History says that the ancient Romans created the first version of a taxi meter. Some linked metals discs count off the turning of a cartwheel and marked the distance by pebbles falling into a box. If this story is true you can bet that rules and regulations were imposed pretty quickly after that. Horse drawn carriages in London and Paris regulated carriages as early as 1600. In North America, cities started limiting and licensing taxis just after the Great Depression.
Municipalities try and find a balance that offers the right amount of cabs. Too many and quality and wages suffer, too few and passengers suffer. When there are too few there are “driving services” or gypsy cabs that show up to fill the void. Getting a taxi license in any major city is an expensive and difficult caper, these keeps a reasonable number of cabs on the road.
Along Came Uber
Based out of San Francisco, Uber calls itself a “peer to peer” ride sharing service. It uses a smartphone app using GPS to match customers to nearby drivers. Riders can track the whole trip in real time and pay the fare electronically. Uber has only been in business about 5 years but it has expanded to more than 200 cities spread over 6 continents. The company is now valued at somewhere near $50 billion. It doesn’t much care about the rules that govern taxis in each municipality either.
A Not so Warm Reception
Despite the explosive growth, Uber has faced its fair share of legal challenges along the way. In the US alone more than 50 lawsuits were filed in Federal court and in Canada the city of Toronto filed for a court injunction against Uber claiming that since 2012 it has been operating an illegal taxi and limo firm. Uber has maintained that they are a technology company and not obligated to conform to the licensing standards in various cities.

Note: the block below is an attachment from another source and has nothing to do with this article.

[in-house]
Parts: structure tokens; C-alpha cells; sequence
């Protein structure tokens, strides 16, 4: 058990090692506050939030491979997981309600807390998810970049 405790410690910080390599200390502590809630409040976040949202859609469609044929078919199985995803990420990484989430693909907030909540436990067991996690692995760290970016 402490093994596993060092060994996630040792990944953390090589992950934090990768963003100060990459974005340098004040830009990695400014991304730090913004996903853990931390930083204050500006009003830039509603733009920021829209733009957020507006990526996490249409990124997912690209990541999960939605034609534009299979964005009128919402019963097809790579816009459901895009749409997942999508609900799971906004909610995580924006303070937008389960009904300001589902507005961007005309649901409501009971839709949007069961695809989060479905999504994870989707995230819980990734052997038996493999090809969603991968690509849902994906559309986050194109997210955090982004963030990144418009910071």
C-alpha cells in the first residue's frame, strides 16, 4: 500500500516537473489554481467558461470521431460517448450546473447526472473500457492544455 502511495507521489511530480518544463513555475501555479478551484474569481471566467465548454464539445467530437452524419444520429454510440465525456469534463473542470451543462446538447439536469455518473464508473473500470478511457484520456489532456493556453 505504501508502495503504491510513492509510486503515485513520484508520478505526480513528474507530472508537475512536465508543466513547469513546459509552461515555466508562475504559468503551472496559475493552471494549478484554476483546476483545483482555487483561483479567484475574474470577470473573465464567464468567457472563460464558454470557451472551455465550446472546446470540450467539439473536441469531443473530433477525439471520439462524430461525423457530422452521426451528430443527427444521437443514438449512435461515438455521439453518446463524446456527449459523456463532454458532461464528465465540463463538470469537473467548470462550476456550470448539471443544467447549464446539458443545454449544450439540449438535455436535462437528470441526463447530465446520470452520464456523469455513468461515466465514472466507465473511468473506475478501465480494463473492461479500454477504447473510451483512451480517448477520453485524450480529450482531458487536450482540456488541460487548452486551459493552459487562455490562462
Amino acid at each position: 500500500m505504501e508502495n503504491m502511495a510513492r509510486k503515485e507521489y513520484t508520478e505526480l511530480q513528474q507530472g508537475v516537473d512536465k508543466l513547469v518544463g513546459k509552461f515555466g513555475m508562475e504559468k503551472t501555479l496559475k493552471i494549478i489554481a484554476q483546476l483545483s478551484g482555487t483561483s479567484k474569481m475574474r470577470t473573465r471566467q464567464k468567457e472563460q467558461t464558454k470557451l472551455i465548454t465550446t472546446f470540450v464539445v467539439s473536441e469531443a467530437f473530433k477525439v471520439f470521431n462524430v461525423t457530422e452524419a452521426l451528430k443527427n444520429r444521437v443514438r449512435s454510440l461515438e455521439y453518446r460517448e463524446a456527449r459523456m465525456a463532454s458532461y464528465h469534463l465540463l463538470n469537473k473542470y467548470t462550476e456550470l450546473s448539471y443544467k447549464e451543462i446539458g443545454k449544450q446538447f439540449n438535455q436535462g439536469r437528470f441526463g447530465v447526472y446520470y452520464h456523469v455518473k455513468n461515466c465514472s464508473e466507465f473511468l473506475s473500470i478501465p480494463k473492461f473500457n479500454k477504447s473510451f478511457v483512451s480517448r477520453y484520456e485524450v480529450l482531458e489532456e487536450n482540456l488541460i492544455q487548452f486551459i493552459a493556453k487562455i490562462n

Using Toronto as an example, taxi drivers must pay $5,000 per year for a permit and insurance runs about the same annually. Bear in mind that this is fairly cheap when you put the fees up against cities like New York or Chicago where taxi permits can be sold for $1 million. Uber drivers come along and pay none of those fees, while charging the same rates as a traditional taxi. Taxi drivers have been livid, and justifiably so. City coffers have been taking a hit too so they aren’t in love with Uber either.
Riders Love Uber
As much as Uber is loathed by the taxi industry it is loved by the public. It is easier than hailing a cab, wait times aren’t as long and it is easier to pay. The public have even started petitions in cities like Vancouver where there are strict regulations governing taxis. The public also views it as government trying to crush the small business owners by not allowing Uber to operate. Not being regulated is not without risk and it Uber has come under fire more than once for less than professional conduct by the drivers and the lack of screening process. Here is a video of some Uber horror stories.